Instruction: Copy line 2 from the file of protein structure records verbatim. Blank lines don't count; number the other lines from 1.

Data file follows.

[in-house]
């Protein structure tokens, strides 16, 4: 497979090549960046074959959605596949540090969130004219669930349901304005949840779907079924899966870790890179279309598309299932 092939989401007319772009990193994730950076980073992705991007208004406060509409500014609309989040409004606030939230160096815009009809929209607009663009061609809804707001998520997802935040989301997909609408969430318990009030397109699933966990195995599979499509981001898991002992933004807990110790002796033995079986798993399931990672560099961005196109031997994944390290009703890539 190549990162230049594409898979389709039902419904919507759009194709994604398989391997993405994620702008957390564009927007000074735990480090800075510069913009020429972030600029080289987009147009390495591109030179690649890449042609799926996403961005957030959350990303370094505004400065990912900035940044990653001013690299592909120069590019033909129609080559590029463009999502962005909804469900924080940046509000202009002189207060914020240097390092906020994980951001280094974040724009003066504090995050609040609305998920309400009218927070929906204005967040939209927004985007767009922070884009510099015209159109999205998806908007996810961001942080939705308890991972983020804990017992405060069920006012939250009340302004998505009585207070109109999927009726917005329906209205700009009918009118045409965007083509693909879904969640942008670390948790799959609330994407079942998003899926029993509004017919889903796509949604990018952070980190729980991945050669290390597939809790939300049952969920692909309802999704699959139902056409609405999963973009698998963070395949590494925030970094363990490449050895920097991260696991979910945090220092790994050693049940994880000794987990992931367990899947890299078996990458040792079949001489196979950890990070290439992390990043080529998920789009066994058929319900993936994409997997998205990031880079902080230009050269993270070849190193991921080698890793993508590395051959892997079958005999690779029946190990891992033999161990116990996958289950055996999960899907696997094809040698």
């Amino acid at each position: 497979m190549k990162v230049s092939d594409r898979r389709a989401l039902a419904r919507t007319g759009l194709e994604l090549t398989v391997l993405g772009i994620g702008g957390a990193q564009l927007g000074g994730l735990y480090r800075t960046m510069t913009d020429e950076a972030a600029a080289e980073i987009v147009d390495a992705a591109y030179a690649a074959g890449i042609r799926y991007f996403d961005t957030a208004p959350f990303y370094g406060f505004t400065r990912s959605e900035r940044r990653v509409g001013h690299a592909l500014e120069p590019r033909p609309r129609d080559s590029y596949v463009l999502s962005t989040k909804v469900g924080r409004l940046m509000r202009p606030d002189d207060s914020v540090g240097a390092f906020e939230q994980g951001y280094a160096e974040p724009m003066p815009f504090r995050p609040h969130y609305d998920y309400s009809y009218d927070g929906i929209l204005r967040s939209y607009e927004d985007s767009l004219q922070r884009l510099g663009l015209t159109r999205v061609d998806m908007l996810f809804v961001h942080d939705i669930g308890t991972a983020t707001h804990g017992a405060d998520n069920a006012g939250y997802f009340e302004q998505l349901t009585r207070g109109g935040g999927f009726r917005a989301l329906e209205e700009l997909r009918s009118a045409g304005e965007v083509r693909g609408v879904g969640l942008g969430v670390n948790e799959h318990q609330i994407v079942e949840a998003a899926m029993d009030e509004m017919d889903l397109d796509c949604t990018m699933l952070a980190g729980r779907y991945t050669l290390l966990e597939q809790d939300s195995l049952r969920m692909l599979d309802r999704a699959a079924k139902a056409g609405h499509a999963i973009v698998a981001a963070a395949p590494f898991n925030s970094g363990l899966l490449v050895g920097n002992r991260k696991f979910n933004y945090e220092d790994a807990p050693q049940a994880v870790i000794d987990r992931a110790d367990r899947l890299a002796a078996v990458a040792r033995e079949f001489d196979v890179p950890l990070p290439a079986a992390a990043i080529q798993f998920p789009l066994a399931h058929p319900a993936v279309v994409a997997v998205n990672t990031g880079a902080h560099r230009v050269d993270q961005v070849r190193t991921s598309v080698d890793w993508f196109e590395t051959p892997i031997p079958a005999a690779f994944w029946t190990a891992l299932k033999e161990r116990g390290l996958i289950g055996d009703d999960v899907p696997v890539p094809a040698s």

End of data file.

């Protein structure tokens, strides 16, 4: 497979090549960046074959959605596949540090969130004219669930349901304005949840779907079924899966870790890179279309598309299932 092939989401007319772009990193994730950076980073992705991007208004406060509409500014609309989040409004606030939230160096815009009809929209607009663009061609809804707001998520997802935040989301997909609408969430318990009030397109699933966990195995599979499509981001898991002992933004807990110790002796033995079986798993399931990672560099961005196109031997994944390290009703890539 190549990162230049594409898979389709039902419904919507759009194709994604398989391997993405994620702008957390564009927007000074735990480090800075510069913009020429972030600029080289987009147009390495591109030179690649890449042609799926996403961005957030959350990303370094505004400065990912900035940044990653001013690299592909120069590019033909129609080559590029463009999502962005909804469900924080940046509000202009002189207060914020240097390092906020994980951001280094974040724009003066504090995050609040609305998920309400009218927070929906204005967040939209927004985007767009922070884009510099015209159109999205998806908007996810961001942080939705308890991972983020804990017992405060069920006012939250009340302004998505009585207070109109999927009726917005329906209205700009009918009118045409965007083509693909879904969640942008670390948790799959609330994407079942998003899926029993509004017919889903796509949604990018952070980190729980991945050669290390597939809790939300049952969920692909309802999704699959139902056409609405999963973009698998963070395949590494925030970094363990490449050895920097991260696991979910945090220092790994050693049940994880000794987990992931367990899947890299078996990458040792079949001489196979950890990070290439992390990043080529998920789009066994058929319900993936994409997997998205990031880079902080230009050269993270070849190193991921080698890793993508590395051959892997079958005999690779029946190990891992033999161990116990996958289950055996999960899907696997094809040698």